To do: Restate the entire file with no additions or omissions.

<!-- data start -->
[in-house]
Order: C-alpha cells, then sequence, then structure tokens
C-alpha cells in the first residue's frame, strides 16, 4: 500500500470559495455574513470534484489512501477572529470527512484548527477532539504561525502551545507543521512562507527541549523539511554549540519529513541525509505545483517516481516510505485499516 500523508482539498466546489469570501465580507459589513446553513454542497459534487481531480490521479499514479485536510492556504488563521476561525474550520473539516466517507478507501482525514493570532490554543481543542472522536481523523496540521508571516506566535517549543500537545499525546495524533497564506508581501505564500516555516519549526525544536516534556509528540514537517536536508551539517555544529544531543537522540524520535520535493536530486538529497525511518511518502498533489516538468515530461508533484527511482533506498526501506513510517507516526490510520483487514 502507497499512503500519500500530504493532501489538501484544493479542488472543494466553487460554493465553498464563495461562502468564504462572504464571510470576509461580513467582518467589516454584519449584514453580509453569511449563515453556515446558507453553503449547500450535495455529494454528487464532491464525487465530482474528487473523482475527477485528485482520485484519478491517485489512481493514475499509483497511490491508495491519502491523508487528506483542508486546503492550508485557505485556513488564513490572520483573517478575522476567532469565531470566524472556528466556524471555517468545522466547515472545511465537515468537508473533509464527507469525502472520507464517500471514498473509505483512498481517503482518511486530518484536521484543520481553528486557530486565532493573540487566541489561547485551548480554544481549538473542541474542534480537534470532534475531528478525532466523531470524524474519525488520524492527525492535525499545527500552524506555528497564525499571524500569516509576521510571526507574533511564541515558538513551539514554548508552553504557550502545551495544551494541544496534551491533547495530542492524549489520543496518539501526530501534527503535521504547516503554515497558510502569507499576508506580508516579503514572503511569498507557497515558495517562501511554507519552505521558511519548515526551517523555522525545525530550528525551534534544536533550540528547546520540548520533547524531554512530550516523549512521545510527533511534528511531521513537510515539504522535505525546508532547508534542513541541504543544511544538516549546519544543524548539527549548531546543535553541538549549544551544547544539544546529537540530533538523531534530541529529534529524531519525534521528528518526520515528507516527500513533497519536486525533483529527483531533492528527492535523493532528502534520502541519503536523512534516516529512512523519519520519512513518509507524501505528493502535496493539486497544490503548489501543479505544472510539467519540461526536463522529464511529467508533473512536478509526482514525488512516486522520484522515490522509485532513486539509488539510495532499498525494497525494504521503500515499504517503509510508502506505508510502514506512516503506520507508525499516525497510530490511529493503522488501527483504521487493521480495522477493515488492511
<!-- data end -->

[in-house]
Order: C-alpha cells, then sequence, then structure tokens
C-alpha cells in the first residue's frame, strides 16, 4: 500500500470559495455574513470534484489512501477572529470527512484548527477532539504561525502551545507543521512562507527541549523539511554549540519529513541525509505545483517516481516510505485499516 500523508482539498466546489469570501465580507459589513446553513454542497459534487481531480490521479499514479485536510492556504488563521476561525474550520473539516466517507478507501482525514493570532490554543481543542472522536481523523496540521508571516506566535517549543500537545499525546495524533497564506508581501505564500516555516519549526525544536516534556509528540514537517536536508551539517555544529544531543537522540524520535520535493536530486538529497525511518511518502498533489516538468515530461508533484527511482533506498526501506513510517507516526490510520483487514 502507497499512503500519500500530504493532501489538501484544493479542488472543494466553487460554493465553498464563495461562502468564504462572504464571510470576509461580513467582518467589516454584519449584514453580509453569511449563515453556515446558507453553503449547500450535495455529494454528487464532491464525487465530482474528487473523482475527477485528485482520485484519478491517485489512481493514475499509483497511490491508495491519502491523508487528506483542508486546503492550508485557505485556513488564513490572520483573517478575522476567532469565531470566524472556528466556524471555517468545522466547515472545511465537515468537508473533509464527507469525502472520507464517500471514498473509505483512498481517503482518511486530518484536521484543520481553528486557530486565532493573540487566541489561547485551548480554544481549538473542541474542534480537534470532534475531528478525532466523531470524524474519525488520524492527525492535525499545527500552524506555528497564525499571524500569516509576521510571526507574533511564541515558538513551539514554548508552553504557550502545551495544551494541544496534551491533547495530542492524549489520543496518539501526530501534527503535521504547516503554515497558510502569507499576508506580508516579503514572503511569498507557497515558495517562501511554507519552505521558511519548515526551517523555522525545525530550528525551534534544536533550540528547546520540548520533547524531554512530550516523549512521545510527533511534528511531521513537510515539504522535505525546508532547508534542513541541504543544511544538516549546519544543524548539527549548531546543535553541538549549544551544547544539544546529537540530533538523531534530541529529534529524531519525534521528528518526520515528507516527500513533497519536486525533483529527483531533492528527492535523493532528502534520502541519503536523512534516516529512512523519519520519512513518509507524501505528493502535496493539486497544490503548489501543479505544472510539467519540461526536463522529464511529467508533473512536478509526482514525488512516486522520484522515490522509485532513486539509488539510495532499498525494497525494504521503500515499504517503509510508502506505508510502514506512516503506520507508525499516525497510530490511529493503522488501527483504521487493521480495522477493515488492511